I'm not trying to show off, what I'm trying to do is to make you understand that a vast part of my productiveness is inspired because of the traveling I so much love. Travel breaks my routine enhancing the fuel that keeps me going and helps me find the focus I so much need when developing a new creative project.
My Dominican experience led me to embrace the art of mini-retirements. An art that thought me to redistribute the usual 25 year retirement throughout life, instead of saving it al for the end. If you stop and think about it, it's a win-win way of living. Relocating yourself in another context, though it can be relaxing, is not an easy way out from your daily life, but as Tim Ferris says: “A re-examination of it – the creation of a blank state”.
Embracing mini-retirements I aim to experience the world while re-filling my creativity with new petrol. In fact, rather than "switching off" when I'm abroad, I tend to be even more overwhelmed by new ideas and solutions helped by the sense of adventure and the search for new experiences.
You don't need to travel far, to the other side of the world, sometimes all it takes it to look for a new sanctuary right around the corner. For example, for me, living in Milan, a quick escape to Tuscany to enjoy some mouth-watering wine while reviewing a project remotely does the trick.
Living slower and taking mini-retirements can be possible by anyone thanks to the digital nomadic lives we all can afford.
Each "way out" is a priceless investment, good for your soul, your health and your business. Thanks to modern technology, today we all live in a, sometimes toxic, hyper-connectivity status, so it's up to you understand how to acquire the luxury of a flexible job becoming a digital nomad. The key is to understand the positive results you will achieve in doing so. If you are an employee, ask for a "Test Drive". If someone is hesitant to buy an expensive car, just offer them a test drive and if they aren't satisfied with the vehicle they are free to take it back. Get your foot in the door and say "Le'ts just try it once". Your vastly improved productivity will convert your and your bosses doubts about this radical lifestyle change.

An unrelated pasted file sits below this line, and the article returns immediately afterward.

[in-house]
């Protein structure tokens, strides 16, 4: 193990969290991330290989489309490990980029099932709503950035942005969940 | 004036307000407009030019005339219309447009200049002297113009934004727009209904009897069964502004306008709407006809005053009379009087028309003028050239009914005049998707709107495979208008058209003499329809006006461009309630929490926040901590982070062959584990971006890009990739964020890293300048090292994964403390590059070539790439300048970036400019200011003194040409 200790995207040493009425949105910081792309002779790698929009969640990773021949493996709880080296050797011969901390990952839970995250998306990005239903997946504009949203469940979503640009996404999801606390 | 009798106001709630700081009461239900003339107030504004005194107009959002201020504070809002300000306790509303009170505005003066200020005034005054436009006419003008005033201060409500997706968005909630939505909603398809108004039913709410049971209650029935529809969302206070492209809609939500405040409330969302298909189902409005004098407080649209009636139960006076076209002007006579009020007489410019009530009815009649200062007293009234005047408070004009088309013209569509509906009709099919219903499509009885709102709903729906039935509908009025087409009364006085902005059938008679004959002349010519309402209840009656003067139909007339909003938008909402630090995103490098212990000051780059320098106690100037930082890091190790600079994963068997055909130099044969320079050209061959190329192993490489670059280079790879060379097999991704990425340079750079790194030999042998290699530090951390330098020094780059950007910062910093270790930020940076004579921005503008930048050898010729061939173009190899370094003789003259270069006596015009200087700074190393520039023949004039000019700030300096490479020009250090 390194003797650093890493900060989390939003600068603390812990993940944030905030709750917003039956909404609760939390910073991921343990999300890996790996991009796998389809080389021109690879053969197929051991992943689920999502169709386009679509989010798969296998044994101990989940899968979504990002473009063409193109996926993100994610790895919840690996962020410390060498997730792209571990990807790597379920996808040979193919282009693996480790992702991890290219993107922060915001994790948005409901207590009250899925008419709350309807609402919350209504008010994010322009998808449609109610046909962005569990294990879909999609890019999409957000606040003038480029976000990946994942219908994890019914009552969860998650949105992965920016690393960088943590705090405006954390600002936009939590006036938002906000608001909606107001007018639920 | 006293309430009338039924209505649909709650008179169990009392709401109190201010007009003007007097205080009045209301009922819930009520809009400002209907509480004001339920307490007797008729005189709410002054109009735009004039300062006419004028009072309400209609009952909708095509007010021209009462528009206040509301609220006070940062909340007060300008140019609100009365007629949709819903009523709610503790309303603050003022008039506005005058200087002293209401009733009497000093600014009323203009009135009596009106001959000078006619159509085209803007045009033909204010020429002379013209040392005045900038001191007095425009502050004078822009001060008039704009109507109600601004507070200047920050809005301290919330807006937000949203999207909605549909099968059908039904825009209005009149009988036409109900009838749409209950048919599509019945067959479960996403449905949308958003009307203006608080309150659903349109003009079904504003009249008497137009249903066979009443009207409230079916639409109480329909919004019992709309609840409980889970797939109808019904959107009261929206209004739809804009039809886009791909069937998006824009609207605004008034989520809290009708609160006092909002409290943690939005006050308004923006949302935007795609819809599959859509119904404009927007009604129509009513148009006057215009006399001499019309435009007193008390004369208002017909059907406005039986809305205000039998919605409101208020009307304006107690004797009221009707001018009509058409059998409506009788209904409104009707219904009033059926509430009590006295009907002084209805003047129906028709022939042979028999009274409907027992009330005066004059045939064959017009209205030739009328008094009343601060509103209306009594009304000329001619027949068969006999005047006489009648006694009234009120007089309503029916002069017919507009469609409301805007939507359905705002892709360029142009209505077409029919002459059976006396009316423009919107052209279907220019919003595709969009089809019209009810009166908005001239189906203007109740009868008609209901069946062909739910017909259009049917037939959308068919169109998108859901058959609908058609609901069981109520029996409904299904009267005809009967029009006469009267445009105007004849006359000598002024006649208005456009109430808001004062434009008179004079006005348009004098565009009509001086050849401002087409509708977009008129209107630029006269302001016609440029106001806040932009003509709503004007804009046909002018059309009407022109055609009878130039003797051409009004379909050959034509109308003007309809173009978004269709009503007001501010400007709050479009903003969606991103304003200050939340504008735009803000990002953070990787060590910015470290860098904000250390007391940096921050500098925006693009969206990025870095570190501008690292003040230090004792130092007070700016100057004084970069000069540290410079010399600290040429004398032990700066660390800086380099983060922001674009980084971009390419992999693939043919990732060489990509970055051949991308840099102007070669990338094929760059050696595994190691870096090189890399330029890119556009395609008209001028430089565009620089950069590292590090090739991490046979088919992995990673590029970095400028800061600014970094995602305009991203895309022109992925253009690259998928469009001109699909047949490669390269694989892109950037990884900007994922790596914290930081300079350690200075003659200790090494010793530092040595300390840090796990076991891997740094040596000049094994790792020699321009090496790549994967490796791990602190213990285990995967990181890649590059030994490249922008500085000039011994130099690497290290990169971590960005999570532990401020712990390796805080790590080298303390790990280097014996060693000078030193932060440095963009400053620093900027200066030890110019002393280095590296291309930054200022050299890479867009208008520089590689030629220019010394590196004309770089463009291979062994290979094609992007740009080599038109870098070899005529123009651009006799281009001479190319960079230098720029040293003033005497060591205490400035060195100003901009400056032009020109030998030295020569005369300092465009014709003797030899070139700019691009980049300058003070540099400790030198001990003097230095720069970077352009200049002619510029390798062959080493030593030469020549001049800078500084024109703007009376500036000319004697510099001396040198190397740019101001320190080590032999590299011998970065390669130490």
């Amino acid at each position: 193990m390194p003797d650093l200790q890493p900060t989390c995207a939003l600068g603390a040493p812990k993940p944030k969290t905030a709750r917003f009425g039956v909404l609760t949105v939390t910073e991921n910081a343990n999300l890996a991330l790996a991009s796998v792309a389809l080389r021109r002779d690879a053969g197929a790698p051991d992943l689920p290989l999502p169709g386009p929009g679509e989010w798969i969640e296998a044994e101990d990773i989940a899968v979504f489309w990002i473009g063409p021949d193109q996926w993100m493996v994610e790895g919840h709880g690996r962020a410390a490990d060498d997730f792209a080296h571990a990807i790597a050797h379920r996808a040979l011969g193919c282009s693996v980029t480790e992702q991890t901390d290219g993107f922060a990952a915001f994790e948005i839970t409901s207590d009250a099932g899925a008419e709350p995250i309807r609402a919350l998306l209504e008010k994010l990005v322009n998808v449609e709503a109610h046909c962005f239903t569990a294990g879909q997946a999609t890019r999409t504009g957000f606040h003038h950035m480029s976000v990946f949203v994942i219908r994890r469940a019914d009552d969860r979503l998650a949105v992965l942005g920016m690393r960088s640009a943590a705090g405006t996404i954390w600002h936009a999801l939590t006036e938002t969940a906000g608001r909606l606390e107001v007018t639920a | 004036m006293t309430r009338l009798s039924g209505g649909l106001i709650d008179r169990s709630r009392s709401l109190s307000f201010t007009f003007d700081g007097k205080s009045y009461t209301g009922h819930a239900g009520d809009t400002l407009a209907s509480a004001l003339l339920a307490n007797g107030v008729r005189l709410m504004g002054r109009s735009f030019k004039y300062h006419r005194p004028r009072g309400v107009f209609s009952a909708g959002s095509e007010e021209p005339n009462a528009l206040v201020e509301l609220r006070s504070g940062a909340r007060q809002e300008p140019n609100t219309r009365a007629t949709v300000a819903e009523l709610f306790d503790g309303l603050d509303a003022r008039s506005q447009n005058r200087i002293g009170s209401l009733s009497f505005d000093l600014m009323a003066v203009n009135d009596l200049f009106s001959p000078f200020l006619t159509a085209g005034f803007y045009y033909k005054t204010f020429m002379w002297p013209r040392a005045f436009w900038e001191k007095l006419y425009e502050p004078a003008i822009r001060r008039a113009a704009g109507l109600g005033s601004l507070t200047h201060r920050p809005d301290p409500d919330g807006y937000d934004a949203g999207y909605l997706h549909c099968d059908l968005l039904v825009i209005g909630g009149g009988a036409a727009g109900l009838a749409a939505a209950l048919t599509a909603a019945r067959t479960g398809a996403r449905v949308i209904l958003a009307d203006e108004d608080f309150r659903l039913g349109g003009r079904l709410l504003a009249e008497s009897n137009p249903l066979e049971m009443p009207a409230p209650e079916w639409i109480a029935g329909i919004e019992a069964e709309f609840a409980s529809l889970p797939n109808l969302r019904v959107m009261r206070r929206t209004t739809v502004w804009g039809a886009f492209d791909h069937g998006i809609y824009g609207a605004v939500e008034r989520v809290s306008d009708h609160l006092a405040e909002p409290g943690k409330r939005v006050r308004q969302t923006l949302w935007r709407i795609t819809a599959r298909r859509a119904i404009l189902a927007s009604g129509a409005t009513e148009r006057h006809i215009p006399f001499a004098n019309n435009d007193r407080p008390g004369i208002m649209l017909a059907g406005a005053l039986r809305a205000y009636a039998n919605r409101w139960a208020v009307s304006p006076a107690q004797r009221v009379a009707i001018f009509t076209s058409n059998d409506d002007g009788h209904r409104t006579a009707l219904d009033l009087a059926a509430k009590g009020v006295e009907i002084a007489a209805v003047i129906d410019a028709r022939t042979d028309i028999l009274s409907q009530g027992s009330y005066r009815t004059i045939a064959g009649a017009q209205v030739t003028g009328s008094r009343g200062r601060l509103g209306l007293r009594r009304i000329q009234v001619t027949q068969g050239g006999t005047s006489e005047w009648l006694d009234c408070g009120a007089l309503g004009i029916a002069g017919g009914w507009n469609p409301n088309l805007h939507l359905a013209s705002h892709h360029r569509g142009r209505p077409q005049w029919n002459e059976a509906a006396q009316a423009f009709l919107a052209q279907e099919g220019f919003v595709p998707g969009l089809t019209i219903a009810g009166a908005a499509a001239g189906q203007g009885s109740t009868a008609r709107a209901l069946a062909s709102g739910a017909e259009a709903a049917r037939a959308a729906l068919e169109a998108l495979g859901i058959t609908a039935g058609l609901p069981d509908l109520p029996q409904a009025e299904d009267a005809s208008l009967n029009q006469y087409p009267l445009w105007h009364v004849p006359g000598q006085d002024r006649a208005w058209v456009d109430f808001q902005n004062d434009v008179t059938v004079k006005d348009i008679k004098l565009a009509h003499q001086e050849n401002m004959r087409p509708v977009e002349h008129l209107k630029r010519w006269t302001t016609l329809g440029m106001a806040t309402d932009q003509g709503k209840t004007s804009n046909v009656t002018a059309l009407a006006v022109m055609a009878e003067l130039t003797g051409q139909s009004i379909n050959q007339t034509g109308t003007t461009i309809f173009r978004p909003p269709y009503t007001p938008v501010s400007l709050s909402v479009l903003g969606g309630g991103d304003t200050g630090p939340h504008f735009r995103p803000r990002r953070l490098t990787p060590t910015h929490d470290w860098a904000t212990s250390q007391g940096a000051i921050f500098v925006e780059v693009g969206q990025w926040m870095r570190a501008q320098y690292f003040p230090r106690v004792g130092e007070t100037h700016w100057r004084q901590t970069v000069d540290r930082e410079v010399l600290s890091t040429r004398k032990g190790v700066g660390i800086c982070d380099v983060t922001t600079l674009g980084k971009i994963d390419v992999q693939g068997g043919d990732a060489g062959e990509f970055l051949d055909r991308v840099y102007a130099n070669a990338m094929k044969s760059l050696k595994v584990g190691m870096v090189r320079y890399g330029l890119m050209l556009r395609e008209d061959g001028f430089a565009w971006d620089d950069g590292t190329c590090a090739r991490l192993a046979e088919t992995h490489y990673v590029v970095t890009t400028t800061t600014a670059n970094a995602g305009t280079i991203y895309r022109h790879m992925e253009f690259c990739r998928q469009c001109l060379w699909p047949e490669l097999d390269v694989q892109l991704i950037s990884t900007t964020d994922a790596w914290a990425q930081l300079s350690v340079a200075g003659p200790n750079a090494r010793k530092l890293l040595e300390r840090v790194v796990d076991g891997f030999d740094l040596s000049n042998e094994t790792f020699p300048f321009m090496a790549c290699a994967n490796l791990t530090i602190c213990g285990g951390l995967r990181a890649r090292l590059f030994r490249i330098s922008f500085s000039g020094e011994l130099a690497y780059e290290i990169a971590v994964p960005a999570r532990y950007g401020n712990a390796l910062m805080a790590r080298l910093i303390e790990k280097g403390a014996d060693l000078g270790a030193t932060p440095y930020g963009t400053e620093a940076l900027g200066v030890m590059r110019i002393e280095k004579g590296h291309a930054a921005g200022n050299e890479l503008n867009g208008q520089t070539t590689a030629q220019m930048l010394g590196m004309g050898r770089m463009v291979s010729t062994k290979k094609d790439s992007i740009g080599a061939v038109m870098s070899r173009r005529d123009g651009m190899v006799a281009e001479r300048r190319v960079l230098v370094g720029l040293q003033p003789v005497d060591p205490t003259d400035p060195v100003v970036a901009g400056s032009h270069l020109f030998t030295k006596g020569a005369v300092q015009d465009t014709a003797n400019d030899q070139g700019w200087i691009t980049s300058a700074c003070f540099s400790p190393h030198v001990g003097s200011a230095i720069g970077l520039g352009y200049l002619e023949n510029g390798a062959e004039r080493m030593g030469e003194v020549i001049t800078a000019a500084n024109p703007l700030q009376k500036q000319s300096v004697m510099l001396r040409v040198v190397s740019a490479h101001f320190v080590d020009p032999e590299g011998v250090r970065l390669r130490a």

Remove yourself as a gear, and you'll become the machine.
In May 2010 I had the wonderful opportunity to make one of my dreams come true: visit Tokyo. Even though I spent only 24 hours(yes, 24 hours) in the Shinjuku area, I had an amazing experience. I warmly reccomend you to stay at the Park Hyatt Hotel (you probably know it from the movie "Lost in Translation"). Tokyo is indeed a city of wonders, and, as an european, you feel as if you were in an other planet.
I would like to share with you a couple of glimpes dated 3 years ago of my favourite city in the world.
Is it possible to visit London in 48 Hours?
But the true question you should ask yourself is: "Am I ready for it?"
Visiting London can be an exhausting but rewarding experience if you, like me, are a weekender that wants to see and enjoy as much as possible in a small amount of time.
To achieve the best experience during your stay, you need to plan every 30 minutes of the day.
In this post, I'll try to give you the low-down on how to see all the major places and landmarks of interest of Western Europe's largest cosmopolitan city in only a weekend.
It is possible to become familiar with the capital relatively quickly. Travel with an A-Z map book, or even better, download an App like Maps2Go and Tube Map, pack your Passport and a good pair of walking shoes and your set to discover the wonders of London.
If you're visiting just for a weekend, try to get to London Friday evening (if you can) and leave Sunday in the late evening. Find a Hotel or an apartment somewhere central such as London Bridge.
London is very pricy regarding hotels but you can find wonderful cheap and well-located apartments with AirBnB.